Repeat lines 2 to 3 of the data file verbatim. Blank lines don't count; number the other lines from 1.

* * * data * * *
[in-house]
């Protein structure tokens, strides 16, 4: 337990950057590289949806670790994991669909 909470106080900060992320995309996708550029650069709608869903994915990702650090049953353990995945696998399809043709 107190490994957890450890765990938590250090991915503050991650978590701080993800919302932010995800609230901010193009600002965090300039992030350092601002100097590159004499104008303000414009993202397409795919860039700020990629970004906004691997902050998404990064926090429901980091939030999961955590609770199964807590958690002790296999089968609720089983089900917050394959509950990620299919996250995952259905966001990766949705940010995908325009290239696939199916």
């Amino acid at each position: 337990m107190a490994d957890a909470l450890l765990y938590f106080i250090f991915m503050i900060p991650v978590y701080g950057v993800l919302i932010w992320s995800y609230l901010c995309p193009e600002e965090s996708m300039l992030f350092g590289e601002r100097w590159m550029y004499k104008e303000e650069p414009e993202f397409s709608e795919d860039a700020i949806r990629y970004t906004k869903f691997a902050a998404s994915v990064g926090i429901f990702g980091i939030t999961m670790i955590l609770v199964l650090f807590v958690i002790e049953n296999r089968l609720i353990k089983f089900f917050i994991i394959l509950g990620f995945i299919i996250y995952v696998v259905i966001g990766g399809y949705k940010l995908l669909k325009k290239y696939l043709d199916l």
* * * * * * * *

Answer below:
């Protein structure tokens, strides 16, 4: 337990950057590289949806670790994991669909 909470106080900060992320995309996708550029650069709608869903994915990702650090049953353990995945696998399809043709 107190490994957890450890765990938590250090991915503050991650978590701080993800919302932010995800609230901010193009600002965090300039992030350092601002100097590159004499104008303000414009993202397409795919860039700020990629970004906004691997902050998404990064926090429901980091939030999961955590609770199964807590958690002790296999089968609720089983089900917050394959509950990620299919996250995952259905966001990766949705940010995908325009290239696939199916």
């Amino acid at each position: 337990m107190a490994d957890a909470l450890l765990y938590f106080i250090f991915m503050i900060p991650v978590y701080g950057v993800l919302i932010w992320s995800y609230l901010c995309p193009e600002e965090s996708m300039l992030f350092g590289e601002r100097w590159m550029y004499k104008e303000e650069p414009e993202f397409s709608e795919d860039a700020i949806r990629y970004t906004k869903f691997a902050a998404s994915v990064g926090i429901f990702g980091i939030t999961m670790i955590l609770v199964l650090f807590v958690i002790e049953n296999r089968l609720i353990k089983f089900f917050i994991i394959l509950g990620f995945i299919i996250y995952v696998v259905i966001g990766g399809y949705k940010l995908l669909k325009k290239y696939l043709d199916l």